Imaging reports are the primary method of communicating diagnostic imaging findings between the radiologist and the referring clinician. Guidelines produced by professional bodies provide guidance on content and format of imaging reports, but the extent to which they consider comprehensibility for referring clinicians and their patients is unclear. The objective of this review was to determine the extent to which radiology reporting guidelines consider comprehensibility of imaging reports for referring clinicians and patients.We performed a scoping review of English-language diagnostic imaging reporting guidelines. We searched electronic databases (OVID MEDLINE, Embase) and websites of radiological professional organisations to identify guidelines. The extent to which the guidelines recommended essential report features such as technical information, content, format and language, as well as features to enhance comprehensibility, such as lay language summaries, was recorded.Six guidelines from professional bodies representing radiologists from the USA, Canada, Australia and New Zealand, Hong Kong, the UK and Europe were identified from the search. Inconsistencies exist between guidelines in their recommendations, and they rarely consider that patients may read the report. No guideline made recommendations about the reporting of results considering the clinical context, and none recommended features preferred by patients such as lay language summaries. This review identifies an opportunity for future radiology reporting guidelines to give greater consideration to referring clinician and patient preferences.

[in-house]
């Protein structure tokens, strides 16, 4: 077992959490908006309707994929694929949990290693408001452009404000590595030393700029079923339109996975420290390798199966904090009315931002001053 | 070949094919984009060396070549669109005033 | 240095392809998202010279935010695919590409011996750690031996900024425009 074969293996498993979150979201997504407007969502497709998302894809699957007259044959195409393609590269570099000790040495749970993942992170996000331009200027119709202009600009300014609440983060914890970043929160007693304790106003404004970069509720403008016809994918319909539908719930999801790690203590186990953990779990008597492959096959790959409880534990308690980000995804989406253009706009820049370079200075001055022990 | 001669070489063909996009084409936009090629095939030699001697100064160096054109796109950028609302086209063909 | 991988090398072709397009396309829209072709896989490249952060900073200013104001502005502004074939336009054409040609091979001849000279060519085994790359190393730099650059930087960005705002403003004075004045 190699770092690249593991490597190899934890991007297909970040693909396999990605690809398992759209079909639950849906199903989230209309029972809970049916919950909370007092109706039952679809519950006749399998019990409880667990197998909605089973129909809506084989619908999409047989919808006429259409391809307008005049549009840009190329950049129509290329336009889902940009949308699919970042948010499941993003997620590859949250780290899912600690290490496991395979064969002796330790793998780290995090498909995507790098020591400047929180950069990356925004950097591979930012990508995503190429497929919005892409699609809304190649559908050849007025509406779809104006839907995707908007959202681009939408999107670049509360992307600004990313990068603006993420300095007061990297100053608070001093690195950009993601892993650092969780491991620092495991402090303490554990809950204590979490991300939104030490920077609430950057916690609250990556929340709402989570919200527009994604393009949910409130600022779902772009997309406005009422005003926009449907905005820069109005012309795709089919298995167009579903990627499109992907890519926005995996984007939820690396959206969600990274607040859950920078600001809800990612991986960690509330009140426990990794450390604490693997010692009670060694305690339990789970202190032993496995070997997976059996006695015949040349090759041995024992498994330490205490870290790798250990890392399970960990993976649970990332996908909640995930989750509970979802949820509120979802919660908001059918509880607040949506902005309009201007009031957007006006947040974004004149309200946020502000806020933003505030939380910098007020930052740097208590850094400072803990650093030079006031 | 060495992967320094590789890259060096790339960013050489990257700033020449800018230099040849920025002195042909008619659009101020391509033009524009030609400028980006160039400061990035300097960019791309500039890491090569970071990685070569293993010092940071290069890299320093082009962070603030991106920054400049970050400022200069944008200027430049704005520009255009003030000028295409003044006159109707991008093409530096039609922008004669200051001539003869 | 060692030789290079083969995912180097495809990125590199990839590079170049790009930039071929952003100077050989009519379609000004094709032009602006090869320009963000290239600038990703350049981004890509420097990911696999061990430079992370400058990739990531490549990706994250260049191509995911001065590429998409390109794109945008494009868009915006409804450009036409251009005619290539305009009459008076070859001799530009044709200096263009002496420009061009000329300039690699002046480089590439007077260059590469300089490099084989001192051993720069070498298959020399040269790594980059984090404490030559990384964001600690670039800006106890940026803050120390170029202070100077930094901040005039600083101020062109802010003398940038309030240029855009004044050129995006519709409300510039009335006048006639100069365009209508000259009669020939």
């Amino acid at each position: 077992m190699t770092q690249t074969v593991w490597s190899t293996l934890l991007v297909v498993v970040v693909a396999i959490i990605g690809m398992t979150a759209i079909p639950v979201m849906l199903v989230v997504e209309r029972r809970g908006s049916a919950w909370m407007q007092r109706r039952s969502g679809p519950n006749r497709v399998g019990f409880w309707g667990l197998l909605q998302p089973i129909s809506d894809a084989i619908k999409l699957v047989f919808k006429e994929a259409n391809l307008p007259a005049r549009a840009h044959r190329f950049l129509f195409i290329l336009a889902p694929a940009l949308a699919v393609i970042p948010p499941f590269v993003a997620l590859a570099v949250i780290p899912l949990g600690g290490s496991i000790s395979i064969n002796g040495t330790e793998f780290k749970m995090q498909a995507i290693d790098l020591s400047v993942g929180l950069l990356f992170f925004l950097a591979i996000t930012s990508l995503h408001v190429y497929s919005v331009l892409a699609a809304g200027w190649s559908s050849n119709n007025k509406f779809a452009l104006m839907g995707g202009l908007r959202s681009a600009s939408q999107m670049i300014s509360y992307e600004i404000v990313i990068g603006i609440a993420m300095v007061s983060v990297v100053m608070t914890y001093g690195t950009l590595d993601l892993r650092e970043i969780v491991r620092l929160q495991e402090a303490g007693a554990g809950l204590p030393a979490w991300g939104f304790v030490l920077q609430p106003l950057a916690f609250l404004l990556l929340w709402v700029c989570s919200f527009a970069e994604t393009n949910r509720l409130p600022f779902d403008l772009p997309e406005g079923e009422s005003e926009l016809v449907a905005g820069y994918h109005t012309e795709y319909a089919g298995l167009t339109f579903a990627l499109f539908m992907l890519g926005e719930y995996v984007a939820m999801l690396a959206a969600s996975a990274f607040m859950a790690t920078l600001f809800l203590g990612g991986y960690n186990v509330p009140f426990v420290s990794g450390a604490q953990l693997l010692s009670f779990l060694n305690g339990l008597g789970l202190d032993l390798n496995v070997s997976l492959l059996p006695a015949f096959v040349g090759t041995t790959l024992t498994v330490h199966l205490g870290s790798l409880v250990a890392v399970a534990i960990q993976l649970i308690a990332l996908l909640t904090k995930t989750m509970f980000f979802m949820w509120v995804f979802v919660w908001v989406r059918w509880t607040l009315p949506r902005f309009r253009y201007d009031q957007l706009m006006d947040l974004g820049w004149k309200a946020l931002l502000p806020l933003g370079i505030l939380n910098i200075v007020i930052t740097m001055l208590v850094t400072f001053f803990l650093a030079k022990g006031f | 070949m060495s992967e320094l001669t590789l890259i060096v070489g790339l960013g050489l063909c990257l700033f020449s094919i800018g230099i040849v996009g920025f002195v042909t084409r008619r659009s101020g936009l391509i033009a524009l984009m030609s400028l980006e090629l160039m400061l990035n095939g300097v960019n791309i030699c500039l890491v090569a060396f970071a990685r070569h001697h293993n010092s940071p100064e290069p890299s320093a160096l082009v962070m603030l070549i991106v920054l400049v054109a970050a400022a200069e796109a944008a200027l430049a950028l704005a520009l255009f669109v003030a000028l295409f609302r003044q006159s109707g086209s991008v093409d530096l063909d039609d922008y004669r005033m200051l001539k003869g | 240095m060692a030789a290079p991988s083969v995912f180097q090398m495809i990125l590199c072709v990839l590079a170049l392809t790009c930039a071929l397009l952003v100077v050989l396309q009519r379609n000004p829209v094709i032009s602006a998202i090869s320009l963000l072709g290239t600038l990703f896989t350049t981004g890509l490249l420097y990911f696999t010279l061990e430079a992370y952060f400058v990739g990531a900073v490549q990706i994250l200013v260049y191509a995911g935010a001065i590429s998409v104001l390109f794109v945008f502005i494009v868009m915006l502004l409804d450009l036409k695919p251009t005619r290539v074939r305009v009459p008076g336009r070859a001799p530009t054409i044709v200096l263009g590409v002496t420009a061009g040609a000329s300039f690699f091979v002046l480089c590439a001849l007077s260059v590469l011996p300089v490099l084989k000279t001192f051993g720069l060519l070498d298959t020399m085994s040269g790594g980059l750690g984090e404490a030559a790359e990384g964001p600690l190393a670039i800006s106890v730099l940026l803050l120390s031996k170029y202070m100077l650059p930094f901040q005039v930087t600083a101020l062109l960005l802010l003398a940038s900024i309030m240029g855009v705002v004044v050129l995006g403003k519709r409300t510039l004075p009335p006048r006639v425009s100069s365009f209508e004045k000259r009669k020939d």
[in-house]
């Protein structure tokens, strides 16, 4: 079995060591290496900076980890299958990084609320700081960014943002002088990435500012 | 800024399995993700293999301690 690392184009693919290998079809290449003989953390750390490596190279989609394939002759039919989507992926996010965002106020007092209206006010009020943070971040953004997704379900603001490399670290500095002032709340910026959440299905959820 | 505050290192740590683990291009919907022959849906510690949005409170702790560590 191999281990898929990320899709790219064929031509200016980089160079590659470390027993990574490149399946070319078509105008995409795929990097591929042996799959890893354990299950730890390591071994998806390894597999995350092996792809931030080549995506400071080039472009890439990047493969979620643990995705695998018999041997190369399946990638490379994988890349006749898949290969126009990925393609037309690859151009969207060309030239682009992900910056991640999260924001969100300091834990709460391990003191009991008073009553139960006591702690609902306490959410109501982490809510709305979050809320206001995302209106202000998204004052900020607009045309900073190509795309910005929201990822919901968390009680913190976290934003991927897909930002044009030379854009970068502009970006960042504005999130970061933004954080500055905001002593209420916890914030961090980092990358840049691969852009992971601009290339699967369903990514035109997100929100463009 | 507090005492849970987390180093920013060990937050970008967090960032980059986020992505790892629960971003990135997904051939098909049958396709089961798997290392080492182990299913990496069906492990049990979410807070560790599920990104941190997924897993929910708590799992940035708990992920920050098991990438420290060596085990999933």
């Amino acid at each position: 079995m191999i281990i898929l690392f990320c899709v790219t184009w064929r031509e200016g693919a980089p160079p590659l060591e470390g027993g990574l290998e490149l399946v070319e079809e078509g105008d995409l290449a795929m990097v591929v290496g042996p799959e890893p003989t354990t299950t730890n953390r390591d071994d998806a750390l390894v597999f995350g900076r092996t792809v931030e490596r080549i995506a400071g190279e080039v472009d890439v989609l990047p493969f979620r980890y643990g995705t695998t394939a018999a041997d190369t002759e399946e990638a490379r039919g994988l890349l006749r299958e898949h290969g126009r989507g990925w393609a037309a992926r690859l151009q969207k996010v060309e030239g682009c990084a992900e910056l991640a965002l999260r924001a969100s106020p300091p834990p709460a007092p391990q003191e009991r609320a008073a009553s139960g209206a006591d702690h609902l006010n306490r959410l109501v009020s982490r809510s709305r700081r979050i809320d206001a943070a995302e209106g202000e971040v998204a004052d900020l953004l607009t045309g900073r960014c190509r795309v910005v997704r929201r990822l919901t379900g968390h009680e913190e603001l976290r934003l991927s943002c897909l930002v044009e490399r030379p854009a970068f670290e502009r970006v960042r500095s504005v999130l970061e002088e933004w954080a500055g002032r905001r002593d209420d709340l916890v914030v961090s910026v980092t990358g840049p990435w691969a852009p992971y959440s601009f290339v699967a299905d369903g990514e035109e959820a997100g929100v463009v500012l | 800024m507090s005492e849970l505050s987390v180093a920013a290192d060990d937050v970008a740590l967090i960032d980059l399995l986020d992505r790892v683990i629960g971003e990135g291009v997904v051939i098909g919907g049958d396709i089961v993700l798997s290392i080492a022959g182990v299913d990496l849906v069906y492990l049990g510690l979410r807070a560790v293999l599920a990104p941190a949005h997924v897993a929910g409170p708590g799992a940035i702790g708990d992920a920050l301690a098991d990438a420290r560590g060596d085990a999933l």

Keywords: Comprehension; Diagnostic imaging; Guidelines as topic; Radiology; Review.